Home
Services
Cremation Society of Idaho
5541 West Overland Road
Boise, ID 83705
(208) 322-3590
Resources
More Obituaries for Laura Schulz
Looking for an obituary for a different person with this name?

Laura Elizabeth (Greek) Schulz


1929 - 2016 Obituary Condolences
Laura Elizabeth (Greek) Schulz Obituary
Our mother, grandmother, sister and aunt, Laura Elizabeth (Greek) Schulz, passed away Sunday, October 9, 2016, at Willow Park Assisted Living in Boise, Idaho.
She was born June 26, 1929 in Rosebud, South Dakota, the ninth of ten children. This large family of Perry and Emma (Reimer) Greek provided a backdrop for growing up in rural South Dakota during the depression. Her older siblings were Mildred, Eula, Elvin, Henry (Hank), Lester, Irving (Shorty), Dan, and Caroline. Her younger sister, Rachel, survives her. Stories from that childhood were always colorful. And nine siblings made for many stories.
She spent her early years growing up in Parmelee and Mission, South Dakota, graduating from Mission High School in 1947. After high school, Laura left for Denver, Colorado, where she attended a business school and then worked. Through her sister, Mildred, she met a young man from Denver, Elmer Arthur Schulz, or Art, who was studying mechanical engineering at the University of Denver.
On Christmas Day 1951, Laura and Art were married by Father Barbour, at Trinity Episcopal Church in Mission. They began their life together in Borger, Texas, where Art worked for the Phillips Petroleum Company. Over the years, they then made homes in Idaho Falls, Idaho; Western Springs, Illinois; Iowa City, Iowa; Blackfoot, Idaho; and finally, Boise, Idaho. Sons Eric and David were born in Borger and Idaho Falls.
In every place, Laura always had a circle of close friends – assembled from neighbors, church, wives of Art's work colleagues, bridge league partners, and volunteer activities. She was an expert bridge player – card tables in the living room meant a bridge party in the making. Eventually, Laura's and Art's family ended up in Boise, and their home was, more often than not, the place of holidays and birthdays. She and Art loved their dogs over the years – Moose, Annie, Molly, Hobbes, and Maggie.
Laura was chief architect of their home and family – the volunteering, den mothering, school programs, trail boss for family vacations, patching up injuries, birthday parties, and all the rest. When we would ride the Portland Rose from Pocatello to Denver or North Platte – and back – she herded David and Eric from Dome Liner to dining car, out of trouble and on the train. She was never a gardener or yard person – preening the lawn was always Art's province. And a willing, and fairly enthusiastic, partner in Art's brand of family outings – arrowhead hunting, camping, and the like. After he retired, they enjoyed traveling, often visiting family or parts of the country they'd missed so far.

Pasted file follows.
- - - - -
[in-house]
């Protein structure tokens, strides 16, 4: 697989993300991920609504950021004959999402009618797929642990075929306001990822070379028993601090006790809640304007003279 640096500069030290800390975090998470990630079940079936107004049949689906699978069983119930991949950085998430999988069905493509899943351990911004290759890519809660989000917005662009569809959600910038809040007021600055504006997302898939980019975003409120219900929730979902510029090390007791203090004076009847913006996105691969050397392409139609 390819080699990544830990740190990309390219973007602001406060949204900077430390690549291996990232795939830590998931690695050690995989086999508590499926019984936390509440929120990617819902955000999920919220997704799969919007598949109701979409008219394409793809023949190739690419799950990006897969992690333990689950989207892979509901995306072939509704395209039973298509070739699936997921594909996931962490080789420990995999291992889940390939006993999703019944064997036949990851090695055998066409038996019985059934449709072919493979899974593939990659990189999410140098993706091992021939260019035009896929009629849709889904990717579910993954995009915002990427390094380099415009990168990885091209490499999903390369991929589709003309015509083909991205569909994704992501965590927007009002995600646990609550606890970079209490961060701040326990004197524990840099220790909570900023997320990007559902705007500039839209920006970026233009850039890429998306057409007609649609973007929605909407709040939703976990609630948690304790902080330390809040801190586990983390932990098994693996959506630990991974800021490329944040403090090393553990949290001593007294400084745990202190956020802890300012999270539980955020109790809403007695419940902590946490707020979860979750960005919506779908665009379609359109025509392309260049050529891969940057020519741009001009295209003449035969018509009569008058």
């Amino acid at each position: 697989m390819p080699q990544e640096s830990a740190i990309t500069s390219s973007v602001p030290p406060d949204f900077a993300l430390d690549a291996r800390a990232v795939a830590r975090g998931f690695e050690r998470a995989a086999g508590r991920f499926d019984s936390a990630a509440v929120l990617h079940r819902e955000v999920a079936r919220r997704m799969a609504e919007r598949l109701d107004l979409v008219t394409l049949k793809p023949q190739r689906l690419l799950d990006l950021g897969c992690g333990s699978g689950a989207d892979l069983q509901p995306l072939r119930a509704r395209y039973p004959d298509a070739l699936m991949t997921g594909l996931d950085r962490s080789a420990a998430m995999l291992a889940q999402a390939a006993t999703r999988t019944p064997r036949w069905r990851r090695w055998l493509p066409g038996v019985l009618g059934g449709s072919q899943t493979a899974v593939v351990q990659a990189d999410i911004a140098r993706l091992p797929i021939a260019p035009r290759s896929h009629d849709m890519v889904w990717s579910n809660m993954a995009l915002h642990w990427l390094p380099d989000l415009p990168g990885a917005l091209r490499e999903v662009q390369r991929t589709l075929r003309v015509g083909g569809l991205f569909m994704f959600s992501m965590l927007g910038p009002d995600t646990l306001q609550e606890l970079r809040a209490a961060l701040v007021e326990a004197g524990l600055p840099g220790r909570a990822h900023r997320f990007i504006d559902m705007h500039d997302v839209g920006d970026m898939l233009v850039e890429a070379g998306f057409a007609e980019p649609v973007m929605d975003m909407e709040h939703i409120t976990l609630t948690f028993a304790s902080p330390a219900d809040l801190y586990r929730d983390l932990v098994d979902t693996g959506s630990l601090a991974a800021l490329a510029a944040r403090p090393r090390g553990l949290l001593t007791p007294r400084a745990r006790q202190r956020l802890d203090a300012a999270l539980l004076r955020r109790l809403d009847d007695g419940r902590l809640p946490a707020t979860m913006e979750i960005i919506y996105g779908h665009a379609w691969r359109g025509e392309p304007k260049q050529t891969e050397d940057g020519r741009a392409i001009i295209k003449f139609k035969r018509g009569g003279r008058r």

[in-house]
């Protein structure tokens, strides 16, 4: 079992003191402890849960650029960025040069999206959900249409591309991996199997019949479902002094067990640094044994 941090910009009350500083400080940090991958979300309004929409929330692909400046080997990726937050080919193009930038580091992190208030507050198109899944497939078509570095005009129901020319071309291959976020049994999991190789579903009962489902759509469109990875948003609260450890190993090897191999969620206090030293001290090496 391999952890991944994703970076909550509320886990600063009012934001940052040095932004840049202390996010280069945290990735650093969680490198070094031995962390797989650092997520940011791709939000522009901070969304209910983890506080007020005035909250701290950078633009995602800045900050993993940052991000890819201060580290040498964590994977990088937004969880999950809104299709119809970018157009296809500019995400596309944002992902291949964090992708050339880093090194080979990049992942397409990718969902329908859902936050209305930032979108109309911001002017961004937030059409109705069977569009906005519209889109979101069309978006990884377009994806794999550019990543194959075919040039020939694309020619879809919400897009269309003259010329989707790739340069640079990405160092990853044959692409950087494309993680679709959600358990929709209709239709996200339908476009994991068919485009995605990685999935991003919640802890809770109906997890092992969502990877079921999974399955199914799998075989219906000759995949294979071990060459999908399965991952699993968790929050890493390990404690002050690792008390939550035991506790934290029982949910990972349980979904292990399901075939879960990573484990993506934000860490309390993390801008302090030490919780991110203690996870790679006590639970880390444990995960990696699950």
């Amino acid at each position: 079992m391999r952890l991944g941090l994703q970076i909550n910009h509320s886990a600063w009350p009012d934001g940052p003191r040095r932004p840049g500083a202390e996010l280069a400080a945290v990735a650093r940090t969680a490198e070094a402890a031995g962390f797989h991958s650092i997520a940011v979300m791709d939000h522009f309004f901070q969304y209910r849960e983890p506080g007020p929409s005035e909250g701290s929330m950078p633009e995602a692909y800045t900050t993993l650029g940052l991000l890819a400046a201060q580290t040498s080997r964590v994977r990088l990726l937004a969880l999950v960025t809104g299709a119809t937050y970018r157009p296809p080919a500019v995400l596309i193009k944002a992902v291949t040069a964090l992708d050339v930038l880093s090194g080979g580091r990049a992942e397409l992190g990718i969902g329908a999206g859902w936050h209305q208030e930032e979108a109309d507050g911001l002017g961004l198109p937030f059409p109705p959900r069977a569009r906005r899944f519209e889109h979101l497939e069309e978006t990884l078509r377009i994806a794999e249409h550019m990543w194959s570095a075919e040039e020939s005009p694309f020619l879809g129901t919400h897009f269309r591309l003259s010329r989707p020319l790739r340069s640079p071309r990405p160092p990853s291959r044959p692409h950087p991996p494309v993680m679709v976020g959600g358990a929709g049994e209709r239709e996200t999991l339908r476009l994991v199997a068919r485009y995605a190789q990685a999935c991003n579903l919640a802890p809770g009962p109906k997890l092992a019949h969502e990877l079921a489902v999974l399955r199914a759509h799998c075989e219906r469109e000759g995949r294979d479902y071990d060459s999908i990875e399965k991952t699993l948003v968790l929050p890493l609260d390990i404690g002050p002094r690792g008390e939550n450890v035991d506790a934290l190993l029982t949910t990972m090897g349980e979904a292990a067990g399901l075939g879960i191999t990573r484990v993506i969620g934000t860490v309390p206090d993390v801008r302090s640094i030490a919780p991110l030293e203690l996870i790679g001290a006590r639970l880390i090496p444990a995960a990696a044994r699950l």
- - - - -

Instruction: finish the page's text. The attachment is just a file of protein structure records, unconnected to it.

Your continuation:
Over the last 10 or so years, Laura's memory was gradually taken from her by dementia. Always the keeper of family records and bookkeeping, this kept her from a whole range of tasks that she dearly loved. Keeping the books, the Christmas cards, the recipes, and cooking up a storm were slowly lost. Her expert bridge game slipped away.
Laura was, among many things, a homemaker. An excellent and creative cook, whose meals and creations were the fabric of family gatherings. Her favorites were captured on index cards in her loose running script – like a quickly jotted note rather than culinary record. She loved to decorate for holidays – especially Christmas. And sponsor family gatherings, with games, and creative activities for all – whether a traditional jigsaw puzzle for the grownups, or the childrens' treasure hunts, whose path followed a series of hidden notes, clues to be discovered one after another, each leading you to the next. It may have been Aunt Mildred's secret recipe for fudge, but mom was the one who assembled the crew and the kitchen where the project was undertaken.
Laura fondly and vividly remembered her Parmelee, South Dakota roots to the end, treasuring them like nothing else. Even as dementia took more and more, she could call up glimpses of her early years. Her earliest memory was that of her mother, Emma, explaining that the beautiful song in the field next to the house was that of the Meadowlark. She loved the summer evenings, when chores were done, and they would play hide & seek – town was so small that everyone had to come out and play to have any real fun. Sometimes on a still evening, they'd hear the Indian men playing drums down by the creek. Favorite childhood stories included the Christmas morning she woke up with double pneumonia, with the x-rays showing a big safety pin in her pajamas, and hearing that her mom had cried because they thought she was dying. And never letting Caroline forget the time she burned the chicken house down playing with matches. In high school, she was homecoming queen and never let a dance pass her by.
She is survived by her sister and brother-in-law, Rachel and Joe Baldwin of Anchorage, Alaska; sons Eric and David Schulz of Boise; daughters-in-law Julie and Jeri; grandchildren Eliza, Andrea, Gretchen, Henry, and Ilsa; and many nieces and nephews.
Laura's family would like to express their thanks to Heart 'n Home Hospice, and especially, the staff of Willow Park, for their care for her since 2014. Laura will now be interred with her late husband, Art, who passed away in 2014. We will hold a brief graveside memorial service for both at the Idaho State Veterans Cemetery.
Place, date and time: Idaho State Veterans Cemetery. Monday, November 21, 2016. 2 p.m. sharp. Memorials for Laura can be made to the memorial fund at St. Michael's Episcopal Cathedral. Memories and condolences can be sent care of www.cremationsociety-idaho.com.
Published in The Morning News on Nov. 21, 2016
Read More